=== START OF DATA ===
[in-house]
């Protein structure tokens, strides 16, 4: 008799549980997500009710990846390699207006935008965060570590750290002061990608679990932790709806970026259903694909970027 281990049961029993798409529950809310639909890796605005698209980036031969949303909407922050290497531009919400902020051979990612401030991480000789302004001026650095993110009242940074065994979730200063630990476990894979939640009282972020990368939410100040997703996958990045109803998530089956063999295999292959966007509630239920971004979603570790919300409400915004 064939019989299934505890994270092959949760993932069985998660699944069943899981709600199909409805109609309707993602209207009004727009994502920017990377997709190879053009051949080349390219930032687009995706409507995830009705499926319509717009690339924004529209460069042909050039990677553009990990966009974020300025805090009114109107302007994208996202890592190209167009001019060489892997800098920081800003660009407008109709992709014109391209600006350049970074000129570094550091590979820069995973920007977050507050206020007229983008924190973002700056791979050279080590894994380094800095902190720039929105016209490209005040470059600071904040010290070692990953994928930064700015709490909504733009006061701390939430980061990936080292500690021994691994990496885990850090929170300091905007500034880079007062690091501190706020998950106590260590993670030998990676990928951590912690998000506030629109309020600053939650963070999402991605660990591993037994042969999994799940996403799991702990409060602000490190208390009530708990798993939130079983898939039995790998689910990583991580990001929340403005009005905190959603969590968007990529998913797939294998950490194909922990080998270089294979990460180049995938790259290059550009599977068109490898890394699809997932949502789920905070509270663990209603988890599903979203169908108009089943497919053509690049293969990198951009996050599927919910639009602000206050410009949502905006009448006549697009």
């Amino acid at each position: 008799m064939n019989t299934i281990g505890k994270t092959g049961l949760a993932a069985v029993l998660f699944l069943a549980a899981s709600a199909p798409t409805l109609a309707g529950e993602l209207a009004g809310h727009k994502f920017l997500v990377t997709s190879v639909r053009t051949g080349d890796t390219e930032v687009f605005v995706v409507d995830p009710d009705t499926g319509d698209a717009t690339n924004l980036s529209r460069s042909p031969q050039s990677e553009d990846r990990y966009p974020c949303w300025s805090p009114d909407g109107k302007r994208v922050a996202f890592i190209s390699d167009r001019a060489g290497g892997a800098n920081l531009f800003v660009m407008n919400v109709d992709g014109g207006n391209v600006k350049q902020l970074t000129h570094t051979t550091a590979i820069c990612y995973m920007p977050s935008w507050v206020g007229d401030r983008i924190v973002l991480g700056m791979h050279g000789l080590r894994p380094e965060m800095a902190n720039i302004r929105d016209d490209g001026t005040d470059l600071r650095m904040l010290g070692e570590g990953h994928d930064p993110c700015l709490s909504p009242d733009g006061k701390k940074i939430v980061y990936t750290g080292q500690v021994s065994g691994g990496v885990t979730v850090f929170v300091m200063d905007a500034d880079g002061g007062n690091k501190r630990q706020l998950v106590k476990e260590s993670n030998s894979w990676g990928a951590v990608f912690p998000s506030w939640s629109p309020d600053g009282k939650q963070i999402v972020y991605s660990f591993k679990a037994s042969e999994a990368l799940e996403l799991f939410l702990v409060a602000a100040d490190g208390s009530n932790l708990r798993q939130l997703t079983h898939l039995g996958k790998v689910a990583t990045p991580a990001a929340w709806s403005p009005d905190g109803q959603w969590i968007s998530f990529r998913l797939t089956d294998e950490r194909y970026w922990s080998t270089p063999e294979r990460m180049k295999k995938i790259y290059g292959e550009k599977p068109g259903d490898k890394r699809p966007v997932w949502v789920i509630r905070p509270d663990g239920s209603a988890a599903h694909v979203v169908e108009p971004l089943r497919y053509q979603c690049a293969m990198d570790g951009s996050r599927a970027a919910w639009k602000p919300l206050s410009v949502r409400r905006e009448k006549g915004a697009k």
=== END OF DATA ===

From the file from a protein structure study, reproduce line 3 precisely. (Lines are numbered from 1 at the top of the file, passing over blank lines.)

């Amino acid at each position: 008799m064939n019989t299934i281990g505890k994270t092959g049961l949760a993932a069985v029993l998660f699944l069943a549980a899981s709600a199909p798409t409805l109609a309707g529950e993602l209207a009004g809310h727009k994502f920017l997500v990377t997709s190879v639909r053009t051949g080349d890796t390219e930032v687009f605005v995706v409507d995830p009710d009705t499926g319509d698209a717009t690339n924004l980036s529209r460069s042909p031969q050039s990677e553009d990846r990990y966009p974020c949303w300025s805090p009114d909407g109107k302007r994208v922050a996202f890592i190209s390699d167009r001019a060489g290497g892997a800098n920081l531009f800003v660009m407008n919400v109709d992709g014109g207006n391209v600006k350049q902020l970074t000129h570094t051979t550091a590979i820069c990612y995973m920007p977050s935008w507050v206020g007229d401030r983008i924190v973002l991480g700056m791979h050279g000789l080590r894994p380094e965060m800095a902190n720039i302004r929105d016209d490209g001026t005040d470059l600071r650095m904040l010290g070692e570590g990953h994928d930064p993110c700015l709490s909504p009242d733009g006061k701390k940074i939430v980061y990936t750290g080292q500690v021994s065994g691994g990496v885990t979730v850090f929170v300091m200063d905007a500034d880079g002061g007062n690091k501190r630990q706020l998950v106590k476990e260590s993670n030998s894979w990676g990928a951590v990608f912690p998000s506030w939640s629109p309020d600053g009282k939650q963070i999402v972020y991605s660990f591993k679990a037994s042969e999994a990368l799940e996403l799991f939410l702990v409060a602000a100040d490190g208390s009530n932790l708990r798993q939130l997703t079983h898939l039995g996958k790998v689910a990583t990045p991580a990001a929340w709806s403005p009005d905190g109803q959603w969590i968007s998530f990529r998913l797939t089956d294998e950490r194909y970026w922990s080998t270089p063999e294979r990460m180049k295999k995938i790259y290059g292959e550009k599977p068109g259903d490898k890394r699809p966007v997932w949502v789920i509630r905070p509270d663990g239920s209603a988890a599903h694909v979203v169908e108009p971004l089943r497919y053509q979603c690049a293969m990198d570790g951009s996050r599927a970027a919910w639009k602000p919300l206050s410009v949502r409400r905006e009448k006549g915004a697009k």